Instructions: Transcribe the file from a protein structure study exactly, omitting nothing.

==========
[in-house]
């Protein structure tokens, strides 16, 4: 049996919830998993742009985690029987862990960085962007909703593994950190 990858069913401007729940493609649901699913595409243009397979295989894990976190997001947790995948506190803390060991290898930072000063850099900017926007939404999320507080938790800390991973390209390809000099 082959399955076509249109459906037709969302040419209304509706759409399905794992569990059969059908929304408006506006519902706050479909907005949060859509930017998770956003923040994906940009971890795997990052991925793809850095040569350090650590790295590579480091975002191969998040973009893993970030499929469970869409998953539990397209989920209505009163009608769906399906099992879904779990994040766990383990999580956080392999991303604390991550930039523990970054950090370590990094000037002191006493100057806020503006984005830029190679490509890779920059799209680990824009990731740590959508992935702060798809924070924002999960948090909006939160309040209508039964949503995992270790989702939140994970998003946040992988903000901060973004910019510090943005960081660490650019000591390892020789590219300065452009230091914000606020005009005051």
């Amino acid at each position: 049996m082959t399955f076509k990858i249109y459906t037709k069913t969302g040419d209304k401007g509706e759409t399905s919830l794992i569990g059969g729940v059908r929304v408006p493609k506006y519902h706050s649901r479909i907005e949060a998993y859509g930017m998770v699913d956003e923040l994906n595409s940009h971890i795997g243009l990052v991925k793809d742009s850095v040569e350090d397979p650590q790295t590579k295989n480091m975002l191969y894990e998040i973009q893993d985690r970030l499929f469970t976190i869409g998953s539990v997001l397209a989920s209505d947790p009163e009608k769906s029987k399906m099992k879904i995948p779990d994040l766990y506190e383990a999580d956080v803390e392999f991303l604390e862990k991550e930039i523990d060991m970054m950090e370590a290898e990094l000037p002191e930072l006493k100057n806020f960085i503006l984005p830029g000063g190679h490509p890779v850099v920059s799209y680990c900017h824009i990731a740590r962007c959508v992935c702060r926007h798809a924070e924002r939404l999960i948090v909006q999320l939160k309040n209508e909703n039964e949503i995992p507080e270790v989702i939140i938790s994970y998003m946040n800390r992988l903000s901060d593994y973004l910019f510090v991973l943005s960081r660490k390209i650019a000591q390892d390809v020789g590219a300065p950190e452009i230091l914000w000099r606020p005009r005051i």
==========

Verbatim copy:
[in-house]
């Protein structure tokens, strides 16, 4: 049996919830998993742009985690029987862990960085962007909703593994950190 990858069913401007729940493609649901699913595409243009397979295989894990976190997001947790995948506190803390060991290898930072000063850099900017926007939404999320507080938790800390991973390209390809000099 082959399955076509249109459906037709969302040419209304509706759409399905794992569990059969059908929304408006506006519902706050479909907005949060859509930017998770956003923040994906940009971890795997990052991925793809850095040569350090650590790295590579480091975002191969998040973009893993970030499929469970869409998953539990397209989920209505009163009608769906399906099992879904779990994040766990383990999580956080392999991303604390991550930039523990970054950090370590990094000037002191006493100057806020503006984005830029190679490509890779920059799209680990824009990731740590959508992935702060798809924070924002999960948090909006939160309040209508039964949503995992270790989702939140994970998003946040992988903000901060973004910019510090943005960081660490650019000591390892020789590219300065452009230091914000606020005009005051």
């Amino acid at each position: 049996m082959t399955f076509k990858i249109y459906t037709k069913t969302g040419d209304k401007g509706e759409t399905s919830l794992i569990g059969g729940v059908r929304v408006p493609k506006y519902h706050s649901r479909i907005e949060a998993y859509g930017m998770v699913d956003e923040l994906n595409s940009h971890i795997g243009l990052v991925k793809d742009s850095v040569e350090d397979p650590q790295t590579k295989n480091m975002l191969y894990e998040i973009q893993d985690r970030l499929f469970t976190i869409g998953s539990v997001l397209a989920s209505d947790p009163e009608k769906s029987k399906m099992k879904i995948p779990d994040l766990y506190e383990a999580d956080v803390e392999f991303l604390e862990k991550e930039i523990d060991m970054m950090e370590a290898e990094l000037p002191e930072l006493k100057n806020f960085i503006l984005p830029g000063g190679h490509p890779v850099v920059s799209y680990c900017h824009i990731a740590r962007c959508v992935c702060r926007h798809a924070e924002r939404l999960i948090v909006q999320l939160k309040n209508e909703n039964e949503i995992p507080e270790v989702i939140i938790s994970y998003m946040n800390r992988l903000s901060d593994y973004l910019f510090v991973l943005s960081r660490k390209i650019a000591q390892d390809v020789g590219a300065p950190e452009i230091l914000w000099r606020p005009r005051i």